‘Temperature Distribution Predictions’
‘Cross Sectional Views of Electric Heat Exchanger’
‘Using CFD simulation for thermal performance prediction can dramatically reduce the amount of physical prototypes and test work required which will either reduce product development lead times, the cost to the client or enhance the quality of the product received by the client.’
VULCANIC, electrical heating and cooling solutions for industry.
Vulcanic UK Ltd – www.vulcanic.com
Vulcanic offers a range of products for industrial heating (heating fluid, heating liquid, air heating, heating of solids, infrared heating): heating elements, screw immersion heaters, flow heaters, heating cables, heating panels, heating hoses, heating cartridges, band heaters, electrical industrial radiators, fan heaters, finned strip heaters, air duct heaters…
Vulcanic also offers products suitable for temperature measurement and control: thermostats, temperature sensors, temperature probes, pt100 sensors, thermocouples, indicators, measuring transducers, temperature controllers, power units, control panels.
Vulcanic provides a full range temperature control, cooling and Industrial air conditioning: temperature control unit for water or oil medium, hot, hot/cold and hot/cool, air conditioners for electrical cabinets, heat exchangers air/water, chillers…
‘In order to help validate the performance of a be-spoke electric heating solution, as quickly as possible, from a demanding client specification, Vulcanic commissioned 8020 Engineering to provide some additional consultancy assistance to their design team in Dereham, UK. Shown below is a brief summary of a CFD study carried out on a concept electric heat exchanger element.’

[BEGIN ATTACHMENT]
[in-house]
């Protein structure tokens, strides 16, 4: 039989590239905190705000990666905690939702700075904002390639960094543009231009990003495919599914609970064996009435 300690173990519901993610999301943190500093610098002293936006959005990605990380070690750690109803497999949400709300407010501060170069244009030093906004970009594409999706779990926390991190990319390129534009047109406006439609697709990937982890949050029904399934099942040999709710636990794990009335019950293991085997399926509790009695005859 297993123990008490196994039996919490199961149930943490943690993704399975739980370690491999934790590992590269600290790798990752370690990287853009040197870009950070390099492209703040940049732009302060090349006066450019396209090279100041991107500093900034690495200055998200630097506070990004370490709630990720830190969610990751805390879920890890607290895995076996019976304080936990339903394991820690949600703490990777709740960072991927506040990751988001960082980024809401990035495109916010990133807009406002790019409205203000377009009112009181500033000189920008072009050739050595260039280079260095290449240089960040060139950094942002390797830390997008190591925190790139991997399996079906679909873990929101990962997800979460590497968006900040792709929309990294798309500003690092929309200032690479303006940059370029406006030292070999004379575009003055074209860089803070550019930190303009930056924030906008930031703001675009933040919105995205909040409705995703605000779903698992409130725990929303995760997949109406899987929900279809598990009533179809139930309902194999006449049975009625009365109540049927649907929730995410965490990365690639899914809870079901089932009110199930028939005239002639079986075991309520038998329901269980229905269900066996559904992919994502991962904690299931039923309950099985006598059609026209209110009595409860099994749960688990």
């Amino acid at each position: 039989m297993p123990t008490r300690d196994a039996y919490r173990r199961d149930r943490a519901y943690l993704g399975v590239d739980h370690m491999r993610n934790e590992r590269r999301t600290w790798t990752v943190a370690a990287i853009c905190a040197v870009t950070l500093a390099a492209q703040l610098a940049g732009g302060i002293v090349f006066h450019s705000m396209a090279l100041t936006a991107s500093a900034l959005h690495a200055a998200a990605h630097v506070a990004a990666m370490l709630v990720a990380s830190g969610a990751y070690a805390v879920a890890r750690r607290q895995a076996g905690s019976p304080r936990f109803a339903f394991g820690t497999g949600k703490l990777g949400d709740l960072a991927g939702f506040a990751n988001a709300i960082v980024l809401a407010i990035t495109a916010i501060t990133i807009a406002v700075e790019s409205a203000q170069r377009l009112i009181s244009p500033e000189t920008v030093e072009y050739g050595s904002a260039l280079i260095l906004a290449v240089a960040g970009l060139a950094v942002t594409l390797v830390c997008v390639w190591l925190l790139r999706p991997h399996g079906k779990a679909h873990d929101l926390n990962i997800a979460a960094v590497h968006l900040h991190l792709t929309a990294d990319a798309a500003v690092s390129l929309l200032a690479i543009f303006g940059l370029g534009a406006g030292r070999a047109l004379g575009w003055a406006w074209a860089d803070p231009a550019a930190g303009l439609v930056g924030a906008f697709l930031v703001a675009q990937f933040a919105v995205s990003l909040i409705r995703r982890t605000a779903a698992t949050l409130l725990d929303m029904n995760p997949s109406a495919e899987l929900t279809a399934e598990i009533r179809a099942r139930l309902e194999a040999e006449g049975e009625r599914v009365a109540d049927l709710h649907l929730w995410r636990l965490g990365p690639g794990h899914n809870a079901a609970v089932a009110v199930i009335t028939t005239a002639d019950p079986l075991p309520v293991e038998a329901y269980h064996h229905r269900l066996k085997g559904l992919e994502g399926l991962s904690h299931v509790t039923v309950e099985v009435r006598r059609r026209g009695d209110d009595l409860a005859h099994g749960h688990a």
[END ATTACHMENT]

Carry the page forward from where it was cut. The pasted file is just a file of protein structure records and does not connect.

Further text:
Vulcanic – Case Study Work
(Some of the case study results shown)
Managing the gas flow paths within and around the heat exchanger tubes efficiently can substantially reduce operating temperatures and eliminate the likelihood of ‘hotspots’. Using CFD simulation, a complete three dimensional thermal map can be obtained from any operational conditions and once a concept is selected further simulations can be carried to refine the idea or test the impact of manufacturing or material specification constraints.
CFD techniques also helped design engineers at Vulcanic really understand why the heating element has certain behavioral characteristics. The fluid flow paths could be easily visualized and re-circulation, or dead zone areas, better understood that reveal performance issues such as ‘hotspots’. This then facilitates design change that balances or evens out the heat transfer process.